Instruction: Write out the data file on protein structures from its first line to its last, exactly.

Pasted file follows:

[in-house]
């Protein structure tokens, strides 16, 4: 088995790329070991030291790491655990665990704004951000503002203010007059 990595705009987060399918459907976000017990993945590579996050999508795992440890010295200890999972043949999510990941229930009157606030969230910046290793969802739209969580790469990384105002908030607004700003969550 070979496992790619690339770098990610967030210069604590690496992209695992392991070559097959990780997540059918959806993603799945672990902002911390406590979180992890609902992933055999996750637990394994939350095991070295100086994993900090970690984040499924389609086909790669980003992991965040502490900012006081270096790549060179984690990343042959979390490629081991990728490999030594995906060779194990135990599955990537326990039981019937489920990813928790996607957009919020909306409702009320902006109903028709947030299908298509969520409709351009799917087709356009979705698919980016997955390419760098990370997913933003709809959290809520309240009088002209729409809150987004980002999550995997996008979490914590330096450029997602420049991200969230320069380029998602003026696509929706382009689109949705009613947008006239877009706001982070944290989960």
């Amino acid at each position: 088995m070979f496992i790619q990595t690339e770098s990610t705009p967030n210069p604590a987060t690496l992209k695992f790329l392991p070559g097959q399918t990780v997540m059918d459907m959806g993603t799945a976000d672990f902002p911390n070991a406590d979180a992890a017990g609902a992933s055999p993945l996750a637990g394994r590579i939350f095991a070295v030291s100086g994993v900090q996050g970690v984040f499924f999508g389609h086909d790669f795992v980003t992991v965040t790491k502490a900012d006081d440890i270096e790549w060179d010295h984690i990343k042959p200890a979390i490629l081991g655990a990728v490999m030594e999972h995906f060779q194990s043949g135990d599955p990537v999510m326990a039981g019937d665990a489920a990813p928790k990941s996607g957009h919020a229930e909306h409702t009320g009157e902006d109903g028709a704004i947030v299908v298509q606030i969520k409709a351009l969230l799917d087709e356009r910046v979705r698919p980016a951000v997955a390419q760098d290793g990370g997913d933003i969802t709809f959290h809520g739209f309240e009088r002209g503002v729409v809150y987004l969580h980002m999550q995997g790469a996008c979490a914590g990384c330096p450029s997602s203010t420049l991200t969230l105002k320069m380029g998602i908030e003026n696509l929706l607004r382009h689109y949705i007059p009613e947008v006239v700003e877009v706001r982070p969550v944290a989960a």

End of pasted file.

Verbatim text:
[in-house]
């Protein structure tokens, strides 16, 4: 088995790329070991030291790491655990665990704004951000503002203010007059 990595705009987060399918459907976000017990993945590579996050999508795992440890010295200890999972043949999510990941229930009157606030969230910046290793969802739209969580790469990384105002908030607004700003969550 070979496992790619690339770098990610967030210069604590690496992209695992392991070559097959990780997540059918959806993603799945672990902002911390406590979180992890609902992933055999996750637990394994939350095991070295100086994993900090970690984040499924389609086909790669980003992991965040502490900012006081270096790549060179984690990343042959979390490629081991990728490999030594995906060779194990135990599955990537326990039981019937489920990813928790996607957009919020909306409702009320902006109903028709947030299908298509969520409709351009799917087709356009979705698919980016997955390419760098990370997913933003709809959290809520309240009088002209729409809150987004980002999550995997996008979490914590330096450029997602420049991200969230320069380029998602003026696509929706382009689109949705009613947008006239877009706001982070944290989960």
């Amino acid at each position: 088995m070979f496992i790619q990595t690339e770098s990610t705009p967030n210069p604590a987060t690496l992209k695992f790329l392991p070559g097959q399918t990780v997540m059918d459907m959806g993603t799945a976000d672990f902002p911390n070991a406590d979180a992890a017990g609902a992933s055999p993945l996750a637990g394994r590579i939350f095991a070295v030291s100086g994993v900090q996050g970690v984040f499924f999508g389609h086909d790669f795992v980003t992991v965040t790491k502490a900012d006081d440890i270096e790549w060179d010295h984690i990343k042959p200890a979390i490629l081991g655990a990728v490999m030594e999972h995906f060779q194990s043949g135990d599955p990537v999510m326990a039981g019937d665990a489920a990813p928790k990941s996607g957009h919020a229930e909306h409702t009320g009157e902006d109903g028709a704004i947030v299908v298509q606030i969520k409709a351009l969230l799917d087709e356009r910046v979705r698919p980016a951000v997955a390419q760098d290793g990370g997913d933003i969802t709809f959290h809520g739209f309240e009088r002209g503002v729409v809150y987004l969580h980002m999550q995997g790469a996008c979490a914590g990384c330096p450029s997602s203010t420049l991200t969230l105002k320069m380029g998602i908030e003026n696509l929706l607004r382009h689109y949705i007059p009613e947008v006239v700003e877009v706001r982070p969550v944290a989960a």